Law in the Internet Society

[DE]VALUING FACEBOOK?: How to Change People's Perspective and Preferences [REVISION]

-- By DavidKorvin - 21 Dec 2012


In my first draft, I argued that though I did not particularly like Facebook nor did I feel comfortable using it as a means of communication, I still felt compelled to use it on a daily basis because all of my friends use it. However, as we progressed in our discussions this semester, and spoke of the ways in which Facebook services to manipulate and restrict personal liberty, it became increasingly clear to me that I no longer felt comfortable using my Facebook account as a means of socializing on the internet. The easy party was deactivating my personal Facebook account and joining Diaspora*, which emphasizes that “you shouldn’t have to trade away your personal information” to connect socially. Though am I am very new to the program (and not particularly gifted with technology), I have thus far enjoyed my experience because it allows for a more creative, personalized profile. (One application I have particularly enjoyed using is, which is a way to collect photos on-line.) Additionally, because Diaspora* is open source, I no longer feel pressured to put my data on Facebook’s pre-determined server.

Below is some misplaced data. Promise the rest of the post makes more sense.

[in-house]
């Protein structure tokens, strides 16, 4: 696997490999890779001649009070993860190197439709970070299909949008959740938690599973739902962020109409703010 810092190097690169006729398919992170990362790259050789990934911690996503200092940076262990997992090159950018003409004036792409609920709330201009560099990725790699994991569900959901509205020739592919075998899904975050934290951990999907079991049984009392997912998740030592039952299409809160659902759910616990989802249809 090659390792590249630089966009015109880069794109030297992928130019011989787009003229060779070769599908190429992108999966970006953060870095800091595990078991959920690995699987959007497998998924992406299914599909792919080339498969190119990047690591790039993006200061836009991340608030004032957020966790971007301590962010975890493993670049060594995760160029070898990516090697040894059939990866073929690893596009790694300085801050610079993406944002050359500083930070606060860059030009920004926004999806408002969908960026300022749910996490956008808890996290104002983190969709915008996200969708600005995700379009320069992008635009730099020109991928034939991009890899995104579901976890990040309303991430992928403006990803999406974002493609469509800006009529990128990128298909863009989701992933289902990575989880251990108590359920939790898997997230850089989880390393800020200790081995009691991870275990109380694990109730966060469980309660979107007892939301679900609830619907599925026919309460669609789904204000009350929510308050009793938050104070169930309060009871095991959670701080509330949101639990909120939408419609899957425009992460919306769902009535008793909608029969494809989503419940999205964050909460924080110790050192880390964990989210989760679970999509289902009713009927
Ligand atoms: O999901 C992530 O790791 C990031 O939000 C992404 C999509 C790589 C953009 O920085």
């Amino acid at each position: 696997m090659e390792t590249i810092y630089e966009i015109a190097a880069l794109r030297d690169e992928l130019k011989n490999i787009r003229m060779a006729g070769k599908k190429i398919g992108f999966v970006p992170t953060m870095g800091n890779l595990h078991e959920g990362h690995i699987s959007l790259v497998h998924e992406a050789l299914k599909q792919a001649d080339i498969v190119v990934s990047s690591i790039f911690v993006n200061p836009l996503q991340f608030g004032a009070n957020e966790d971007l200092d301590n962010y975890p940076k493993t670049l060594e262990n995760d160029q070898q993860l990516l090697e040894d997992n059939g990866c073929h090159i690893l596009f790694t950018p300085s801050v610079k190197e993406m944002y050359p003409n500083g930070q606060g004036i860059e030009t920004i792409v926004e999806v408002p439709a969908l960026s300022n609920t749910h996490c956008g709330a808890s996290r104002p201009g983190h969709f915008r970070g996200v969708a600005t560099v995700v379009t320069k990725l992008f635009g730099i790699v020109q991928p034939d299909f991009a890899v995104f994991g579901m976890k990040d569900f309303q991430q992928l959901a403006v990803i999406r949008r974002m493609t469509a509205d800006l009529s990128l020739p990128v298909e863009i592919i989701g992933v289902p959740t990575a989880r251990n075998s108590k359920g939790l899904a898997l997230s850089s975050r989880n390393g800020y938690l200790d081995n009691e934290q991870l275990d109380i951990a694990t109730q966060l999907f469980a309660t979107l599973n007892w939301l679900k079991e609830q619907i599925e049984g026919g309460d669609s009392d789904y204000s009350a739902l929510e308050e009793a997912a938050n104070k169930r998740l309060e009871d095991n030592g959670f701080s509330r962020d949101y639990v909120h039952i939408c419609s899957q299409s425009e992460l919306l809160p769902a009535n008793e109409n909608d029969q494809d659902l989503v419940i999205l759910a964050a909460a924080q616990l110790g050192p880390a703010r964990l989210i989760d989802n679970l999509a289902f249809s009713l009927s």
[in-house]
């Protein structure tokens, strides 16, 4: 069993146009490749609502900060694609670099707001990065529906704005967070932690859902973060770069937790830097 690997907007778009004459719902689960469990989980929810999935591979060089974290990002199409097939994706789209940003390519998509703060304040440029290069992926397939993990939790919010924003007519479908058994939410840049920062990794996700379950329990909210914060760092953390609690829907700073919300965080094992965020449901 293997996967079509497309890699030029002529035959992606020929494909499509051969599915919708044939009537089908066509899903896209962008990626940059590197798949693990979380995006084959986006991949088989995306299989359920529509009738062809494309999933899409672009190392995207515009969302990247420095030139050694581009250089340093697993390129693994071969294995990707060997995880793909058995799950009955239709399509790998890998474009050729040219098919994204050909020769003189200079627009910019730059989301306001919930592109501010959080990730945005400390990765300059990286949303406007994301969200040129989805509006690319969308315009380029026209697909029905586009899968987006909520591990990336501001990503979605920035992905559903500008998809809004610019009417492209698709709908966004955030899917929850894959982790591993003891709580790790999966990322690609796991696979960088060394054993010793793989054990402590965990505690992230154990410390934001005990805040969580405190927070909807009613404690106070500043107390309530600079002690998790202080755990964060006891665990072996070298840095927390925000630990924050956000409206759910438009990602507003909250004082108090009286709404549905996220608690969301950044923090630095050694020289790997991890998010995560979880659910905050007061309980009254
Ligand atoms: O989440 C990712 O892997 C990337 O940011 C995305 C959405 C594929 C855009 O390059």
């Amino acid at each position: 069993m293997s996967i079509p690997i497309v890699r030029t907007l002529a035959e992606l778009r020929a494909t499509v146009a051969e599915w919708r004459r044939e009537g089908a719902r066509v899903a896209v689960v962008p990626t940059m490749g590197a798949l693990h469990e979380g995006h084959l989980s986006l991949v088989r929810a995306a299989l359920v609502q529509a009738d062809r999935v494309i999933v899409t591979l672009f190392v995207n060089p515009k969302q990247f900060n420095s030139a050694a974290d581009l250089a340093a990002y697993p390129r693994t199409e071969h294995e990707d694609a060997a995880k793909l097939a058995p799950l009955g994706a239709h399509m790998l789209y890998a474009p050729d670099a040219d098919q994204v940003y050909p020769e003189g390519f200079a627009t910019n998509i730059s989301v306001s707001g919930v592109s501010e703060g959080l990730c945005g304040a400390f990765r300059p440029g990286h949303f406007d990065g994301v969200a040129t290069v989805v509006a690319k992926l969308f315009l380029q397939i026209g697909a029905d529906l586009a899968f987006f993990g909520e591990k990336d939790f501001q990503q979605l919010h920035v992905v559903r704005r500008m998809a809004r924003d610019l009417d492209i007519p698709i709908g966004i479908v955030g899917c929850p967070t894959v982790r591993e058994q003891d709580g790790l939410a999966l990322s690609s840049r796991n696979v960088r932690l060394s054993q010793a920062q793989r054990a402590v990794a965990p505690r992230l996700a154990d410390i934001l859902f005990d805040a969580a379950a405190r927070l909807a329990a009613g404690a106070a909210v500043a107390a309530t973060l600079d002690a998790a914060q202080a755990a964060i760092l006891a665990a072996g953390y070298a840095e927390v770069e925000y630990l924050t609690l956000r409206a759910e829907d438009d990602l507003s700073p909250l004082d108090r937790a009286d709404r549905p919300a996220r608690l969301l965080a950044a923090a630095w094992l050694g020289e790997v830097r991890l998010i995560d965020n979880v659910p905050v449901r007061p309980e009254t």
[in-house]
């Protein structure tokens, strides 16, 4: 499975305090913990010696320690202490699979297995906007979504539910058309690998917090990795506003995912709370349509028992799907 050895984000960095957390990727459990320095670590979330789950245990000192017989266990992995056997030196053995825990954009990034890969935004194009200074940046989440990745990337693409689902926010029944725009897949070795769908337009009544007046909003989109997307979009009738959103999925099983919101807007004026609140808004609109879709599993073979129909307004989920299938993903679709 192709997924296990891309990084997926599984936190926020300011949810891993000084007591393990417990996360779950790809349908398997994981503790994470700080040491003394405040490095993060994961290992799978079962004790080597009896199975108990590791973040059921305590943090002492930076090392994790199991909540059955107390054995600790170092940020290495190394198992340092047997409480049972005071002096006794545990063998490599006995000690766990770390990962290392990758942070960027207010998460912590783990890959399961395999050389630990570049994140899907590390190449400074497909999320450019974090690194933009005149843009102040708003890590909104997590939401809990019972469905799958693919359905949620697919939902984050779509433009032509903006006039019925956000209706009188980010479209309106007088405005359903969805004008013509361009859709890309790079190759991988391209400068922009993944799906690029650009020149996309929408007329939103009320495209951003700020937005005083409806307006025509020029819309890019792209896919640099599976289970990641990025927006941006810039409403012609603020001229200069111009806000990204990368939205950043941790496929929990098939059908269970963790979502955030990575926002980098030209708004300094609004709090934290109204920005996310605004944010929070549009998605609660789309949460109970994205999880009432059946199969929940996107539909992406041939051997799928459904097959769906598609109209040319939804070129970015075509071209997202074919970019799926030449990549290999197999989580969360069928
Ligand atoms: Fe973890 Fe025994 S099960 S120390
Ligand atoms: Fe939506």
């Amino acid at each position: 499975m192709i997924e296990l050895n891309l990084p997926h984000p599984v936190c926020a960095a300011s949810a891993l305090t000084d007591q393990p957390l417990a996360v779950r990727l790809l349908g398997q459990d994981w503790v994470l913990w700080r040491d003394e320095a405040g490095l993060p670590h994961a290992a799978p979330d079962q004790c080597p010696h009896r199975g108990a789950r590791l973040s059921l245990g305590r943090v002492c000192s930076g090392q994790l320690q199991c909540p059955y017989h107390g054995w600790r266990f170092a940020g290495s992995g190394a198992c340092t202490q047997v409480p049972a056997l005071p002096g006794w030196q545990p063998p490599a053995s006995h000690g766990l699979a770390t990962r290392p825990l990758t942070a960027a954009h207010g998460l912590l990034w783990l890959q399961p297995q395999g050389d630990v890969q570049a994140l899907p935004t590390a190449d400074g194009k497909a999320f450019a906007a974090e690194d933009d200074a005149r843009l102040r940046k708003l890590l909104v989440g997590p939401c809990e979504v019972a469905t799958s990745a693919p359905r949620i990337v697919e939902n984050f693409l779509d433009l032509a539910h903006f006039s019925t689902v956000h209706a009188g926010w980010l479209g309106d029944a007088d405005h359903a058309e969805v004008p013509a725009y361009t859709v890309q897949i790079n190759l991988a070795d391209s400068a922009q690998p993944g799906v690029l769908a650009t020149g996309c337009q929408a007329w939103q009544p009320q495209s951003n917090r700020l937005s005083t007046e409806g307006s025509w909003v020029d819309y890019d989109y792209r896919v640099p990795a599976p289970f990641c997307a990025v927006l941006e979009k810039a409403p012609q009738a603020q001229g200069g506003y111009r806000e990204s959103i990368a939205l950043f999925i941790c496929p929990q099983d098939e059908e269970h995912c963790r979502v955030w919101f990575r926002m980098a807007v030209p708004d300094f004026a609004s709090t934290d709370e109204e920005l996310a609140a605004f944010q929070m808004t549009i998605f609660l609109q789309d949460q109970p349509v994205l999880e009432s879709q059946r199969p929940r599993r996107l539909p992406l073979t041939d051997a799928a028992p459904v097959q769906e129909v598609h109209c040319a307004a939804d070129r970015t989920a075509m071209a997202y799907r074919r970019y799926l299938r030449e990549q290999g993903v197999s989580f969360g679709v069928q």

The easy part was individually choosing to join Diaspora* and become more involved in the open source movement; the more difficult part will be to convince my friends to do the same. The rest of this essay will focus on how individuals, such as myself, can convince friends that are currently deeply entrenched in Facebook’s platform that there are better options out there on the internet, such as Diaspora*.

Diaspora* is FREE

I think the best way to get people to initially use open source social platforms such as Diaspora* is to emphasize that [1] it costs nothing to join, and [2] there are no monthly charges to remain a member. From my experiences, the best way to get someone to try something new is to highlight how there is nothing to lose by trying the new option.

At first, I believe that many people that start using Diaspora* will not delete their Facebook immediately. However, I think that many people will enjoy their Diaspora* experience more, and over time people will spend less and less time on Facebook.

Additionally, I think it is important to note that though Facebook does not currently cost any money, it runs the risk that non-neutral intermediaries will start charging users for touching, which makes it long-term sustainability vulnerable; Diaspora*, because it is open source, does not face this same third party pressure.

Therefore, I feel that the most powerful action I can take is to get friends of mine to try Diaspora*, and I think that the best way for me to initially convince them to do so is to remind them that joining is costless and there is only upside in trying it as an alternative to Facebook.

Why Do I Continue to Have a Facebook Account?

I am somewhat embarrassed to admit that even after taking this class, and knowing what the government does with my information, that I continue to have a Facebook account. I have not posted any new information on it in over a year, yet I go on the website nearly every day, mostly just to see what other people are up to.